Support for an anger-free election season

A Christian Science perspective: How can we pray about anger-filled presidential campaigns?

A recent story in The Christian Science Monitor, “Election 2016: Why is everyone so angry?” points out that anger seems to be a driving emotion in the 2016 election campaigns. This got me thinking about praying about elections: Is anger ever justified? What’s my role, as an American citizen, in preparing for elections a year from now? And as a global citizen, how can I best prayerfully support elections throughout the world?

I turned to my Bible, and read one of King Solomon’s proverbs: “A hot-tempered man stirs up strife, but he who is slow to anger quiets contention” (Proverbs 15:18, English Standard Version). I reasoned that this meant we can either stir up strife, which increases it, or we can respond patiently, which “quiets contention.” This is true in everyday life as well as in how we choose to respond to political campaign messages and media coverage of the elections.

The basis for our choice lies in chapters 1 and 2 in the book of Genesis in the Bible. In the first chapter, we read that God, Spirit, created man in God’s image – spiritual, good, perfect, and whole (see verses 26, 27). The allegorical second chapter represents man as created out of matter and given license to commit evil and to suffer punishment as a result. It is used to explain why we see sorrow, suffering, and anger in the world. This materialistic account, though, is a contradiction of the first chapter of Genesis, in which creation proceeds from the goodness of God and manifests that goodness, and in which man is God’s spiritual image, the perfect reflection of His nature. This foundation of goodness and perfection firmly supports taking a stand for the goodness of man.

Mary Baker Eddy, the Discoverer of Christian Science and founder of this newspaper, wrote a poem titled “Christ My Refuge” that provides beautiful guidance about how to respond when tempted by or confronted with anger: “And o’er earth’s troubled, angry sea/ I see Christ walk,/ And come to me, and tenderly,/ Divinely talk” (“Miscellaneous Writings 1883-1896,” p. 397). The Christ is the active presence of God speaking to human consciousness. We can hear and feel the presence of the Christ when we silence negative human emotions; we make room in our heart for God when we refuse to entertain worldly peer pressure to respond angrily or hatefully in any situation – in or out of the campaign season.

I turned to prayer in my own experience when an acquaintance lashed out at me angrily. She misconstrued an action I took and yelled at me. Startled and hurt, it was tempting to respond angrily, but I recognized this as not being the answer to the problem. Instead, I walked a short distance away and turned my thought to God, good. Almost immediately I felt the ministering, healing power of the Christ. I saw clearly that as God’s children, both this individual and I were made innocent and had no natural inclination to stir up strife. I was able to return to her and speak calmly and patiently, while also listening to her concerns. As a result, we were able to peacefully resolve the situation. The best part, though, was the lesson I learned about the power of Christly compassion to quiet and heal a situation, compared with an angry response, which would likely have inflamed it and caused greater hurt.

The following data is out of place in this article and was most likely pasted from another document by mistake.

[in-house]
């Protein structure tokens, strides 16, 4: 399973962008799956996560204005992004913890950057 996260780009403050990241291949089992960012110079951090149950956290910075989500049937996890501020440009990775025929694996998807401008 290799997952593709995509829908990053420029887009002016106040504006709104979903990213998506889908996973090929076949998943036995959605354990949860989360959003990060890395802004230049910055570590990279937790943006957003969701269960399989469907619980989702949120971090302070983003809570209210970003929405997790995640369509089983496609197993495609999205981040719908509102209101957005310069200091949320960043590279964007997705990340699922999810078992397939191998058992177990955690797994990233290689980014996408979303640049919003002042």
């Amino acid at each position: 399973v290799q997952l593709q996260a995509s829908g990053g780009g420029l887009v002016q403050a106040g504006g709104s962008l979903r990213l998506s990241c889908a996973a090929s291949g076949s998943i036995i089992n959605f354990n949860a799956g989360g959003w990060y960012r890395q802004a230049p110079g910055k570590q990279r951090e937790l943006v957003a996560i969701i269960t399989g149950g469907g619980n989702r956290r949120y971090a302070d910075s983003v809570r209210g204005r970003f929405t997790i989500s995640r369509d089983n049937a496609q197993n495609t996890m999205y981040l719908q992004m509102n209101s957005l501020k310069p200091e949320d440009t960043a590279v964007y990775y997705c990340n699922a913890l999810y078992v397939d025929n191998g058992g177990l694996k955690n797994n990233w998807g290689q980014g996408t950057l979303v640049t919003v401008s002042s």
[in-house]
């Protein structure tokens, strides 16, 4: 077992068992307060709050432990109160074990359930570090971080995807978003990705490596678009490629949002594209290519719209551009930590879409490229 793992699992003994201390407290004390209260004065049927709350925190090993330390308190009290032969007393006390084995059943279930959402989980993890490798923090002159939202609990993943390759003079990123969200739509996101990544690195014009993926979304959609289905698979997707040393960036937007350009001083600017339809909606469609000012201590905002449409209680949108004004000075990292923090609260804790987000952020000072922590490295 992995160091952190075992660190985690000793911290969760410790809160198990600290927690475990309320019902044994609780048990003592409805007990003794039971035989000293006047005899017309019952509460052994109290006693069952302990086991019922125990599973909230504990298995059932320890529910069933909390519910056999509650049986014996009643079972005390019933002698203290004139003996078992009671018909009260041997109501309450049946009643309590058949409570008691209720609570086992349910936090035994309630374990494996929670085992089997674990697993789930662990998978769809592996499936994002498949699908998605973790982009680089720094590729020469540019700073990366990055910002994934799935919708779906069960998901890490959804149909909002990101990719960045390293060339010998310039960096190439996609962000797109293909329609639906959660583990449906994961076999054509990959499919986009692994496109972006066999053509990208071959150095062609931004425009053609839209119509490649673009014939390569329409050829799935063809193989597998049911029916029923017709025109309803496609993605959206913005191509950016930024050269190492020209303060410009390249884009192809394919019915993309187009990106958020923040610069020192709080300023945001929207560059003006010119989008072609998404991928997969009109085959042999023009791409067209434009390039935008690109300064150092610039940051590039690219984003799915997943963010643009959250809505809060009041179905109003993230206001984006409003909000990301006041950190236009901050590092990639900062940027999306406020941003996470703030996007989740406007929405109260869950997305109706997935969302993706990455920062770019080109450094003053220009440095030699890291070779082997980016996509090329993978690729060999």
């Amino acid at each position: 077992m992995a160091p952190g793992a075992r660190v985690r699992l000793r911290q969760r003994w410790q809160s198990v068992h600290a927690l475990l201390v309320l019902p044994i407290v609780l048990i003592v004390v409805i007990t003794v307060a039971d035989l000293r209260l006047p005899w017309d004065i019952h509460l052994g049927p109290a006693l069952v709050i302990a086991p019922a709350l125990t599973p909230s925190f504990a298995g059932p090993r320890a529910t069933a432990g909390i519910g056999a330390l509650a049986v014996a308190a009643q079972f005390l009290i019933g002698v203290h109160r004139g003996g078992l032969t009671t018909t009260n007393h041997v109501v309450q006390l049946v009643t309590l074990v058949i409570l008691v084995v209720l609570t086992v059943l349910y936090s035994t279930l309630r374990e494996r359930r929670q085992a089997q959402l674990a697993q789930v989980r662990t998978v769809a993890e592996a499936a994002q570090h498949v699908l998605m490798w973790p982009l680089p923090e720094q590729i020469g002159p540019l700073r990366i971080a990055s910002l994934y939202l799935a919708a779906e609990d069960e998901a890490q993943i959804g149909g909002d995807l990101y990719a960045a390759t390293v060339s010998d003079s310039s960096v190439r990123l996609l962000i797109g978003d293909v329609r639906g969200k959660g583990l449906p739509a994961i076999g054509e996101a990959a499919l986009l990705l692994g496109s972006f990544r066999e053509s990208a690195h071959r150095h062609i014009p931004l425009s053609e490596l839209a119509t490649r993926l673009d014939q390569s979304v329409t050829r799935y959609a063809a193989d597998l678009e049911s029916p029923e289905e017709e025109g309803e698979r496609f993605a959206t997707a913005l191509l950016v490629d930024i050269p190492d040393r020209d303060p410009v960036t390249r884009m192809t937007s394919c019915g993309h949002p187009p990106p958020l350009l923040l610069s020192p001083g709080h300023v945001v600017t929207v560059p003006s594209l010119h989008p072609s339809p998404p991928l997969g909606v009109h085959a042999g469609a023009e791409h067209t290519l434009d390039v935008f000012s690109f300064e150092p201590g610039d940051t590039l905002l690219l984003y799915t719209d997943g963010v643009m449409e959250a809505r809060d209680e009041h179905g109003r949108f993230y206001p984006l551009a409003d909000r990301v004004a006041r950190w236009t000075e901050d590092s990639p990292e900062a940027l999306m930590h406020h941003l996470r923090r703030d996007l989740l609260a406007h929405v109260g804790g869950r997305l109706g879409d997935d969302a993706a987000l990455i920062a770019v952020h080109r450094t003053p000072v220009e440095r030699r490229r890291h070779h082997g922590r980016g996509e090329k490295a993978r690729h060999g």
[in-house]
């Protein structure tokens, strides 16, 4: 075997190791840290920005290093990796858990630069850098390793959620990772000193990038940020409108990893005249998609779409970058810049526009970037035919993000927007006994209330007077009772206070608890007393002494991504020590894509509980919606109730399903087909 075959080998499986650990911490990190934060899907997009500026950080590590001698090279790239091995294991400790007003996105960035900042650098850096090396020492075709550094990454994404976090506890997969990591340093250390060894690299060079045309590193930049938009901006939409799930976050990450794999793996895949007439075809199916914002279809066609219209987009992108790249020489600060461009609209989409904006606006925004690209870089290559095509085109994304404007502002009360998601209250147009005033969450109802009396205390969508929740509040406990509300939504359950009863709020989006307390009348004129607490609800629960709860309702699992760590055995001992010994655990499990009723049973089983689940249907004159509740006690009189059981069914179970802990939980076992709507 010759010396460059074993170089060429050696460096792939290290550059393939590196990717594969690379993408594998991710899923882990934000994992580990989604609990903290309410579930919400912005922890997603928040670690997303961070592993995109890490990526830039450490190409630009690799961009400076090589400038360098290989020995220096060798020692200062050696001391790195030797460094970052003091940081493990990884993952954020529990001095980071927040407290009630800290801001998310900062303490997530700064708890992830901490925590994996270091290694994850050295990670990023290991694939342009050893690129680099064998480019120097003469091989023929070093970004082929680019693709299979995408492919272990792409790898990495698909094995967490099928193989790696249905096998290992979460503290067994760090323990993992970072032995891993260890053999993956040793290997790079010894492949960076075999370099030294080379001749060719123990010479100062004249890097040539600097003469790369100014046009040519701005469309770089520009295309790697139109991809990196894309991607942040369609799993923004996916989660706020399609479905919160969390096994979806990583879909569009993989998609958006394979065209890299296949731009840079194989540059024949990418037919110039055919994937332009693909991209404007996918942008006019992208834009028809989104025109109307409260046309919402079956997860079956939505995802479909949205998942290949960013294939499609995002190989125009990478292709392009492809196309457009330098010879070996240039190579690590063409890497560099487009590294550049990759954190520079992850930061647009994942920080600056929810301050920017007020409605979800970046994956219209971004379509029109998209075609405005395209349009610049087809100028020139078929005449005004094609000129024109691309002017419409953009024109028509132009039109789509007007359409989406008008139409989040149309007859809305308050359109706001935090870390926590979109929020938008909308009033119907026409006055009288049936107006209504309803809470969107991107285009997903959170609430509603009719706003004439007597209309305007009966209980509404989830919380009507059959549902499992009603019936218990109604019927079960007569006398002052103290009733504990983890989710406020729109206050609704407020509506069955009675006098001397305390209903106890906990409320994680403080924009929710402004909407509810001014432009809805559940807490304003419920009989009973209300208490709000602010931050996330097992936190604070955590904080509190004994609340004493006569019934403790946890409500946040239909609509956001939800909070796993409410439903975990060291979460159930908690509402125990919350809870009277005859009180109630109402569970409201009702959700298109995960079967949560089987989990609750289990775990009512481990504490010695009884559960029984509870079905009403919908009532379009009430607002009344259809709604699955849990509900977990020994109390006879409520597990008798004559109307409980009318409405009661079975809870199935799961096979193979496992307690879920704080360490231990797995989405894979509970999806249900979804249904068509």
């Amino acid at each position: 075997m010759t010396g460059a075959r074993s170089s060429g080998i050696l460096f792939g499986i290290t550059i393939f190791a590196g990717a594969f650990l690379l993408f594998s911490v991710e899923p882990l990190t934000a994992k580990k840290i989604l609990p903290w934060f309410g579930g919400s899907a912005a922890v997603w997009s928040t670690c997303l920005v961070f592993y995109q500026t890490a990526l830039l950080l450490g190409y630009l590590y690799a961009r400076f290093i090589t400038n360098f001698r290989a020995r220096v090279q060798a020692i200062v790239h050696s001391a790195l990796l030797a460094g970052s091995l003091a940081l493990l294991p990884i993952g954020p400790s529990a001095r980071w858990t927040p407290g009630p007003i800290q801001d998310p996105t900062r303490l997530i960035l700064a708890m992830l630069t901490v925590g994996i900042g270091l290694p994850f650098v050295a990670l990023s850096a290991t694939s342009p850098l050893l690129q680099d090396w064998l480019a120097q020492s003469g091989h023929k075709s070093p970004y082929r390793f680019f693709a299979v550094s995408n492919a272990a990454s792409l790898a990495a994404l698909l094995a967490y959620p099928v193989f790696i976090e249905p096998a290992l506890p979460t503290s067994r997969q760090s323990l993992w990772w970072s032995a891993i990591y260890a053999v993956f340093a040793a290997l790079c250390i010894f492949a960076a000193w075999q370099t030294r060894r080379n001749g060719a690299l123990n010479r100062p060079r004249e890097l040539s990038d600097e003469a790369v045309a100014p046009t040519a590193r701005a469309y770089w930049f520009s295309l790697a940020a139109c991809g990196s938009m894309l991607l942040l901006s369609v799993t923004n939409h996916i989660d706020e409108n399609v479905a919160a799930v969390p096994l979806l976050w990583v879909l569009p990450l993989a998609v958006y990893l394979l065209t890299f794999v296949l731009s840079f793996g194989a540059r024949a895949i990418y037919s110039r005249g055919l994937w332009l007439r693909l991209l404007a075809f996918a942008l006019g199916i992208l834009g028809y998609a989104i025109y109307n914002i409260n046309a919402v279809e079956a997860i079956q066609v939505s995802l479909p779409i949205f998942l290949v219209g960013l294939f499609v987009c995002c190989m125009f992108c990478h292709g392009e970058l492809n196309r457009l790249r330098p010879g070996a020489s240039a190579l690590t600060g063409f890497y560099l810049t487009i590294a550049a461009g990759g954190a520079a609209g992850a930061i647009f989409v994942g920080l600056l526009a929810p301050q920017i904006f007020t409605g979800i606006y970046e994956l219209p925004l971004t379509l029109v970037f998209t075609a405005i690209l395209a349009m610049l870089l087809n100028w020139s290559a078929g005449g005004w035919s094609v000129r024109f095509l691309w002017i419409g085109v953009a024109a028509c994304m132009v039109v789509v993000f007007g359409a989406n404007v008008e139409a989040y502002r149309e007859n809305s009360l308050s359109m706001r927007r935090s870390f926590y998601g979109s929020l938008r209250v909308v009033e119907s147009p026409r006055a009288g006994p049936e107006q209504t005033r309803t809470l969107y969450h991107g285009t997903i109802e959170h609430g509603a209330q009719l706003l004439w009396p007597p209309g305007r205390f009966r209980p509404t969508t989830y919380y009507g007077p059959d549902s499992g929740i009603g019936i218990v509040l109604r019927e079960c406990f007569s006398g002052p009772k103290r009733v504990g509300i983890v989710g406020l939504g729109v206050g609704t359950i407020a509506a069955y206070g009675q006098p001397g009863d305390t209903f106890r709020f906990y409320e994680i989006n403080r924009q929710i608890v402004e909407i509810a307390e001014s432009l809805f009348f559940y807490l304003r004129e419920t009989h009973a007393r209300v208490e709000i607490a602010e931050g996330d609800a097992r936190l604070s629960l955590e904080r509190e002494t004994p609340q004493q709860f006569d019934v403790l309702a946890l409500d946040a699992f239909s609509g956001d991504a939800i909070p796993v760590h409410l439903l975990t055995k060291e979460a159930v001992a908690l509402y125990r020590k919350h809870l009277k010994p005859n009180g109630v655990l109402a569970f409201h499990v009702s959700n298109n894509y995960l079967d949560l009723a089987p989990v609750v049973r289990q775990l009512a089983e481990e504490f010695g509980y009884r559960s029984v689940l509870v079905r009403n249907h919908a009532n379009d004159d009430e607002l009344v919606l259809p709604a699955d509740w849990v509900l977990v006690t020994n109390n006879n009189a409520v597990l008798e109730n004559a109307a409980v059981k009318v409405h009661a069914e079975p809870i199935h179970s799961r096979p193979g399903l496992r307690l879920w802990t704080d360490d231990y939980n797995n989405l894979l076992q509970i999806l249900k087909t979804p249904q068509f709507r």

As the 2016 elections continue to gain steam, I’ll be praying with this verse in the Christian Science Hymnal to remind me that God leads us away from hatred and anger:

We thank Thee, heavenly Father,
For Thy correcting rod,
Which guides us in our journey
And leads us home to God.
It tells us not of anger,
The weapon mortals sway,
But Love divine, that helps us
To keep the better way. (M. Fannie Whitney, Hymn 376)

With anger stilled in our thoughts, we will not only be helping ourselves, but will be prayerfully contributing to a calmer, more patient atmosphere – during election season and beyond.

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Dear Reader,

About a year ago, I happened upon this statement about the Monitor in the Harvard Business Review – under the charming heading of “do things that don’t interest you”:

“Many things that end up” being meaningful, writes social scientist Joseph Grenny, “have come from conference workshops, articles, or online videos that began as a chore and ended with an insight. My work in Kenya, for example, was heavily influenced by a Christian Science Monitor article I had forced myself to read 10 years earlier. Sometimes, we call things ‘boring’ simply because they lie outside the box we are currently in.”

If you were to come up with a punchline to a joke about the Monitor, that would probably be it. We’re seen as being global, fair, insightful, and perhaps a bit too earnest. We’re the bran muffin of journalism.

But you know what? We change lives. And I’m going to argue that we change lives precisely because we force open that too-small box that most human beings think they live in.

The Monitor is a peculiar little publication that’s hard for the world to figure out. We’re run by a church, but we’re not only for church members and we’re not about converting people. We’re known as being fair even as the world becomes as polarized as at any time since the newspaper’s founding in 1908.

We have a mission beyond circulation, we want to bridge divides. We’re about kicking down the door of thought everywhere and saying, “You are bigger and more capable than you realize. And we can prove it.”

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